Shanghai's waste scheme may spark recycling revolution

A worker depositing waste at a garbage transfer station in Shanghai. China is the world's second-largest producer of trash, generating 210 million tonnes of municipal solid waste in 2017, about 48 million tonnes less than the US, World Bank figures s
A worker depositing waste at a garbage transfer station in Shanghai. China is the world's second-largest producer of trash, generating 210 million tonnes of municipal solid waste in 2017, about 48 million tonnes less than the US, World Bank figures show. PHOTO: AGENCE FRANCE-PRESSE

Trash sorting initiative, if successful, would point way for rest of China after past failures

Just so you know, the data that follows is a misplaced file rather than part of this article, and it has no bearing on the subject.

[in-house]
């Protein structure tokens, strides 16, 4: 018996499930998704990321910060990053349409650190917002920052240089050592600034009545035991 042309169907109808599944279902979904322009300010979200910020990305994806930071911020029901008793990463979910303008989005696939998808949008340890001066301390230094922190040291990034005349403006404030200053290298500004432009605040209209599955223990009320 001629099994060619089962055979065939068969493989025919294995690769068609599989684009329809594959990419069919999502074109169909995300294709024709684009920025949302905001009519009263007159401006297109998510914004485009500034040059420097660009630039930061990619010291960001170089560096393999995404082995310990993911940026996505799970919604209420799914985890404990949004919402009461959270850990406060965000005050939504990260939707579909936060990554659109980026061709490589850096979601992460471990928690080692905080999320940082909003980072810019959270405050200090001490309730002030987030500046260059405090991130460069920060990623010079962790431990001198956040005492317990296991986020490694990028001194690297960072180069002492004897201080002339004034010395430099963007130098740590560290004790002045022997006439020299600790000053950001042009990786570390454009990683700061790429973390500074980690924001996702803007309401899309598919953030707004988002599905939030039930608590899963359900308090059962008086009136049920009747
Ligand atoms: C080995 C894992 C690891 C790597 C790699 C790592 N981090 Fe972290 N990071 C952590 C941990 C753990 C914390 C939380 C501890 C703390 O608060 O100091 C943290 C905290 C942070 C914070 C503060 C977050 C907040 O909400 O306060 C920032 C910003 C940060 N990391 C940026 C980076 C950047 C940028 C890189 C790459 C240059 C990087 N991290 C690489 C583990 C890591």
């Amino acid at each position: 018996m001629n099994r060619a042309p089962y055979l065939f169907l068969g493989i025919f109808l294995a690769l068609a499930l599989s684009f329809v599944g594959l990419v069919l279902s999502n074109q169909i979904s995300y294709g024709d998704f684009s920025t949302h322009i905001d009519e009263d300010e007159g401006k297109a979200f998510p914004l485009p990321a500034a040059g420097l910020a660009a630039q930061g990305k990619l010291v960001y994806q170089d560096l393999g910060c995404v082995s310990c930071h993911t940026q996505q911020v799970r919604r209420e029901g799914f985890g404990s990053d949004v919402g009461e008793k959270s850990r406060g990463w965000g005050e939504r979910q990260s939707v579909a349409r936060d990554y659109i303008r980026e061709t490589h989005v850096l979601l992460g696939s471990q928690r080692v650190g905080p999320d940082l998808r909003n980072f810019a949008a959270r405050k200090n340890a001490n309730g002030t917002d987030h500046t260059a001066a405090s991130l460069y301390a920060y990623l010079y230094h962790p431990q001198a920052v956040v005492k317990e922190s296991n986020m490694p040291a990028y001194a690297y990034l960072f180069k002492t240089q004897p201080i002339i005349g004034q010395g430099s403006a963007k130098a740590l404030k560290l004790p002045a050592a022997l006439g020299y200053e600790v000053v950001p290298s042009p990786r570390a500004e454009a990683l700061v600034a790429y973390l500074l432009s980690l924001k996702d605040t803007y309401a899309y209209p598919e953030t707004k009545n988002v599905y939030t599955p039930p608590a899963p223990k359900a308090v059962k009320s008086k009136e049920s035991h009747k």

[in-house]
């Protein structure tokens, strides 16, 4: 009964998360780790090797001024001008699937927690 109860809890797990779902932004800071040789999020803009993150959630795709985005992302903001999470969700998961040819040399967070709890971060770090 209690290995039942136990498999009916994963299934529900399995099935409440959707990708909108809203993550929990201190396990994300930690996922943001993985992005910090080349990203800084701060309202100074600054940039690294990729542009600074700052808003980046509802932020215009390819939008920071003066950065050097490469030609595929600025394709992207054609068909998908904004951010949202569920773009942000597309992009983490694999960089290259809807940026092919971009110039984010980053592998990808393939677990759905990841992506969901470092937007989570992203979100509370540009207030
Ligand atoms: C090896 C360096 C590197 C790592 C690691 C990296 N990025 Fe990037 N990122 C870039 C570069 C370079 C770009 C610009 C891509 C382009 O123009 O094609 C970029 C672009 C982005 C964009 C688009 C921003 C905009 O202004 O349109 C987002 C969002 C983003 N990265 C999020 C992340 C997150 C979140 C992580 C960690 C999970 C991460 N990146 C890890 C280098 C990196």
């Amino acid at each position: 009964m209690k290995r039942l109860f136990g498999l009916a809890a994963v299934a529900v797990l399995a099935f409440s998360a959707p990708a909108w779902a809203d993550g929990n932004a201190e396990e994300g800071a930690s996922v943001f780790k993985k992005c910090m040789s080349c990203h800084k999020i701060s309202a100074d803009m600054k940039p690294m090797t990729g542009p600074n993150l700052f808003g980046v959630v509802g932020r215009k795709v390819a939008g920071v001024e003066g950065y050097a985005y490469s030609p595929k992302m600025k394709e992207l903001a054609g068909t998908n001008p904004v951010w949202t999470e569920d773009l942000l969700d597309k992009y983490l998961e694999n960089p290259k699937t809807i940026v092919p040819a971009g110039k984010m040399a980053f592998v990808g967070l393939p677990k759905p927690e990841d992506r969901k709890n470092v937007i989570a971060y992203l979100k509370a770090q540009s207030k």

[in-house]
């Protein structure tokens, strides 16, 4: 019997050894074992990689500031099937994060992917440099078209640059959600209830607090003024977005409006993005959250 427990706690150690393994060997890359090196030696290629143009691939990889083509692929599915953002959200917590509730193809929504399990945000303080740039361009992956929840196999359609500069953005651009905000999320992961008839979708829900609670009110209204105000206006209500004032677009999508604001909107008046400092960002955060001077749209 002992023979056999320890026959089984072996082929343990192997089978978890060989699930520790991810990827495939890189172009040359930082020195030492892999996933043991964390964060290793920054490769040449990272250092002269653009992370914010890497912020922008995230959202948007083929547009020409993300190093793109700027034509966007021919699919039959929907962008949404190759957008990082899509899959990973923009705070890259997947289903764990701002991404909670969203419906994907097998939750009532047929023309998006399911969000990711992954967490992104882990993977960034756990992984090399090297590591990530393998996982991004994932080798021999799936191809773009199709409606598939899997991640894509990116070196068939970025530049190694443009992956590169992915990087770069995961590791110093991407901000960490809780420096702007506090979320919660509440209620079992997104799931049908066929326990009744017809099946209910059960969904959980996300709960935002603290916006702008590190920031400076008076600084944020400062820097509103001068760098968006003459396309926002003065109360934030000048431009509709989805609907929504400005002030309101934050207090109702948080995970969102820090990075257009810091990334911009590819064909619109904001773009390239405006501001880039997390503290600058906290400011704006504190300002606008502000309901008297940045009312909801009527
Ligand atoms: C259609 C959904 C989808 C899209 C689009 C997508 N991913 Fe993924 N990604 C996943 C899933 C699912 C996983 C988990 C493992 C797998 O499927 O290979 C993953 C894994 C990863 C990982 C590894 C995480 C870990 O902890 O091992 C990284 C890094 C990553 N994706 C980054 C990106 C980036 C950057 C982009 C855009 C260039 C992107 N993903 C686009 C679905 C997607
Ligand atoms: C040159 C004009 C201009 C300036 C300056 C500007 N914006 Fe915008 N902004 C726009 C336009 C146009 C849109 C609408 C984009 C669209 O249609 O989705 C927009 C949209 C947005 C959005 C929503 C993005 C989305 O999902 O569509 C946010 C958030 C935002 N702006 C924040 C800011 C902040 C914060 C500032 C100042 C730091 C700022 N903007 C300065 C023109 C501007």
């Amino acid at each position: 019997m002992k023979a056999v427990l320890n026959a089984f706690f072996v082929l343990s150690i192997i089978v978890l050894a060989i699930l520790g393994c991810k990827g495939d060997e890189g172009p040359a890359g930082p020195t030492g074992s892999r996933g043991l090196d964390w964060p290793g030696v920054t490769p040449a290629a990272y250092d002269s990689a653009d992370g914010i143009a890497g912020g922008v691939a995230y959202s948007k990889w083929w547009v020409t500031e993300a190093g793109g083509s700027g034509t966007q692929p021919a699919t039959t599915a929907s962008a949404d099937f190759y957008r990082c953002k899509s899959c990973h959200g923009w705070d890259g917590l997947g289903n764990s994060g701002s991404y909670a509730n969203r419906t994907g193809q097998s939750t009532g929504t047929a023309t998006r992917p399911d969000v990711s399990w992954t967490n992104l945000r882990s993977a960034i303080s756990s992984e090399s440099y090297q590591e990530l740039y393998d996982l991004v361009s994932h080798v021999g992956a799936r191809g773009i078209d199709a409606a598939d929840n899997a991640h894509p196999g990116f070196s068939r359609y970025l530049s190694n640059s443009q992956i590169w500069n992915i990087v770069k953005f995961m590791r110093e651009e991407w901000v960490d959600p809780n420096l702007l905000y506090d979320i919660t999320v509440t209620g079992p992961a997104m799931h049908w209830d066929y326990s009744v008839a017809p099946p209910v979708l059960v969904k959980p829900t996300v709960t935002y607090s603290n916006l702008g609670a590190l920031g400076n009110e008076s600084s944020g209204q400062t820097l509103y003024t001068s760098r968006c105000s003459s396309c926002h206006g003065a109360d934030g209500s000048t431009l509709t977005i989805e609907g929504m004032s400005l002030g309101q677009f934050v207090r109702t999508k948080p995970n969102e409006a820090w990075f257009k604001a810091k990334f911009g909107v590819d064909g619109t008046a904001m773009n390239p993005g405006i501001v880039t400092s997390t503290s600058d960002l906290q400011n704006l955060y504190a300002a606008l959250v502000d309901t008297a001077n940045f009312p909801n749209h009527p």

Shanghai resident Cui Wei was confounded when the city launched its waste-sorting scheme this month. He did not know what to do with the leaves used to wrap rice dumplings.

Eventually, Mr Cui found out - through friends and some research - that the wrappings were classified as dry rubbish, one of four categories for city residents to sort out their trash. The others are wet, recyclable and hazardous waste.

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A version of this article appeared in the print edition of The Straits Times on July 29, 2019, with the headline 'Shanghai's waste scheme may spark recycling revolution'. Print Edition | Subscribe